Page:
Customer Journey Mapping - what's the difference between B2B and B2C?

Mapping a B2C Customer Journey and a B2B Client Journey. What’s the Difference?

Alex Allwood ALEX ALLWOOD, Customer Experience, Customer Journey Mapping, CX Mangement, journey mapping, MAPPING

Journey Mapping Q&A with Alex Allwood

In talking with CX folk from around the world; on Clubhouse, in webinars, online seminars and conferences, I’m asked all sorts of CX questions that I thought might be of interest to Quickbite readers.

This question comes from Jennifer Fitch, VoC Analyst for Paychex in the US. I met Jennifer virtually a couple of weeks ago at the Linetropy book club.

Jennifer asked, “What’s the difference between mapping a B2C customer journey and a B2B client journey?”

Customer journey mapping is the process of listening to understand the customer’s perspective, synthesising this data to understand its meaning, visualising what customers are thinking, feeling and doing, and using storytelling to communicate your customers’ experiences.

3 Similarities between B2C and B2B Customer Journey Maps

  1. Both B2C and B2B journey maps require a customer segment

It sounds obvious, but you can’t have a customer journey map without a customer! One of the initial decisions a CX leader will need to make is, who are we mapping for and what journeys to map? Remembering that different customer segments; both B2C and B2B have different needs, goals and expectations; and mapping a journey that represents all customers leads to poor CX insights.

  1. Both B2C and B2B journey maps should include in-depth customer listening

Too many customer journeys are mapped from the organisation’s point of view, from the inside-out, rather than from the customer’s perspective; this is called assumptive mapping. Deep customer understanding requires talking with and listening to customers to understand their journey; specifically their thoughts, feelings and experiences, from their viewpoint.

  1. Both B2C and B2B journey maps need to include customer interaction timing

Critical in CX management is understanding customer expectations regarding access to information, time taken to serve, wait times, speed of delivery etc. Whether your business is B2C or B2B, capturing and documenting customer interaction timing helps decode how long it takes customers to move between the different customer journey touchpoints, steps and stages.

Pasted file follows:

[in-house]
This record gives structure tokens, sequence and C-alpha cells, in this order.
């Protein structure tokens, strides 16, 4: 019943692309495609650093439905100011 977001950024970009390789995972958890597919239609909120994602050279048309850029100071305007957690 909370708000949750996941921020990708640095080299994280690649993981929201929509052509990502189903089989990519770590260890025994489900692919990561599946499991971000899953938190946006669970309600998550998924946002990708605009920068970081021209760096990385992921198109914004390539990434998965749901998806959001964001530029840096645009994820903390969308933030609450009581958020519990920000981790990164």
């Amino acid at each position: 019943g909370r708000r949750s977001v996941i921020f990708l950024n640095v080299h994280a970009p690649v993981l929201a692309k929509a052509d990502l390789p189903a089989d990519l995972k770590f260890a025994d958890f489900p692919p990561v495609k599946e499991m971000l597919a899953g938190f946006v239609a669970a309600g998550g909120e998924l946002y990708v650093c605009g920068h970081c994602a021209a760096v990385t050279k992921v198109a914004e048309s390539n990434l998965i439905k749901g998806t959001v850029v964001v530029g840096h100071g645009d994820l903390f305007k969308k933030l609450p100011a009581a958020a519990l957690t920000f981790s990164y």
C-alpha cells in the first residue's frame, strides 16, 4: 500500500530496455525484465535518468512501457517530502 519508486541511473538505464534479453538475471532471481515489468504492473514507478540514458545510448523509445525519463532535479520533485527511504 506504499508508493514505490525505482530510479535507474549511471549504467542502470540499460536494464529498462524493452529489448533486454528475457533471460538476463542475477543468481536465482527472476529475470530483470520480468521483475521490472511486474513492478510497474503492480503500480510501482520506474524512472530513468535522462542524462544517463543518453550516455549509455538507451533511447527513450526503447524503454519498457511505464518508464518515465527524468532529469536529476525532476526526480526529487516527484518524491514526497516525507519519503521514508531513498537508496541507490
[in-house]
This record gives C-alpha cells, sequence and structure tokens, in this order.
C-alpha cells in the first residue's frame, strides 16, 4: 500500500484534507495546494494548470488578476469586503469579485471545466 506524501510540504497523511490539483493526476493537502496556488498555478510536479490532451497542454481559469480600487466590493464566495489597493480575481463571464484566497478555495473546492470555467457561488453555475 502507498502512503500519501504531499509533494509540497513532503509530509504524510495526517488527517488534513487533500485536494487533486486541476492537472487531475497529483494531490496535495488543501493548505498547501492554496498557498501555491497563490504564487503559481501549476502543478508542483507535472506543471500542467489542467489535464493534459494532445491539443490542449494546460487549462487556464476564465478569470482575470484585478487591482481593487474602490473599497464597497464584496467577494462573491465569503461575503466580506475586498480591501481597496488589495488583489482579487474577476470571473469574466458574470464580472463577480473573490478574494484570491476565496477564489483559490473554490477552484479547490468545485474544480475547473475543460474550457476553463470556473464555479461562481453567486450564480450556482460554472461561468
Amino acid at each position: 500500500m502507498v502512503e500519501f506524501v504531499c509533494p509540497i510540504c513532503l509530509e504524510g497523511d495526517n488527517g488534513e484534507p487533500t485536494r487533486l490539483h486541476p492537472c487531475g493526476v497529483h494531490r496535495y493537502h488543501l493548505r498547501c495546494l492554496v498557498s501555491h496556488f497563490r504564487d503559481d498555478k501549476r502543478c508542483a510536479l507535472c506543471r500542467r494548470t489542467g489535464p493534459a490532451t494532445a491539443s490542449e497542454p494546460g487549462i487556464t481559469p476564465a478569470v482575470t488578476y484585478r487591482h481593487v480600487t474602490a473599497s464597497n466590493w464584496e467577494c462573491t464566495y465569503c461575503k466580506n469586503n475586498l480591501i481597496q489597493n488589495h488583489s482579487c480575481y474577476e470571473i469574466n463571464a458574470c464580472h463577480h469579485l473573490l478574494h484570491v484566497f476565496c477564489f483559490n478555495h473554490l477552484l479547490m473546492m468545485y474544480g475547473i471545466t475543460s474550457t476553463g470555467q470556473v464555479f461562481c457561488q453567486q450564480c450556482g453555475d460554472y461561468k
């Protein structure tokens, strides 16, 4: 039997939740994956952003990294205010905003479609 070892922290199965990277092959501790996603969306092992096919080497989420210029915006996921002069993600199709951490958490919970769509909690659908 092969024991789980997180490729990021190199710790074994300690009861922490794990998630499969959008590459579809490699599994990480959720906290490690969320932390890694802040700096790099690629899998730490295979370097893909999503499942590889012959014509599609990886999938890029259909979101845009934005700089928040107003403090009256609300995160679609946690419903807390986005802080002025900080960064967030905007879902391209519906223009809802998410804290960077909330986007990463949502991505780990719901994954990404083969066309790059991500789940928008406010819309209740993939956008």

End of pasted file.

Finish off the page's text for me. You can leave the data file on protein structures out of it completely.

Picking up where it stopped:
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3 Differences between B2C and B2B Customer Journey Maps

  1. B2B service providers have two distinct customers

Many B2B organisations have two customers, the purchaser and the customer who uses the products and services and this is multiplied over many product and service offerings. This leads to protracted debates around the decision-making table on which client groups to map for and what journeys to map? In my CX consulting with clients, I start with a customer segment analysis to identify their high-value clients, this approach presents the best opportunity for CX ROI and provides the evidence for decision-making.

  1. There’s a difference in how B2C and B2B customers express emotion

Customer emotion is shown using an emotion graph on a journey map. The graph visualises customer sentiment, i.e. how customers feel at each step in their journey. Noticeable is the difference between how B2C and B2B customers express emotion. In my experience in the field, B2B clients are more conservative with their language in describing how they feel about their experiences.

  1. B2B Relationships tend to be formalised

Over the past decade, B2B organisations have invested in formalising their relationships using customer relationship management tools that bring together many data points to deliver a single view of their clients. In mapping customer journeys, this data set is augmented with qualitative data and synthesised to understand their client journeys and how client experiences are impacting retention, cross-selling and growth.

Why Customer Journey Maps Are a Powerful Framework:

  1. Making complex customer experiences simple to understand and simple to communicate to the wider organisation.
  2. A visual representation of the end-to-end customer experience using both functional and emotive language.
  3. Demonstrating the roles that each functional group or business unit plays in delivering the customer experience.
  4. Identifying the root causes of CX problems and showing how the experience and the delivery are interrelated from touchpoint to touchpoint.
  5. Simplifying CX prioritisation with the aim of improving value for both the business and the customer.

For my next Q&A article I’ll be discussing a topic proposed by Bill Sakos, Head of CX for Freddie Mac, for his Podcast, ‘Be Customer Led’, “Understanding customer journeys, journey visualization and orchestration and the latest buzzwords to do with customer journey mapping.”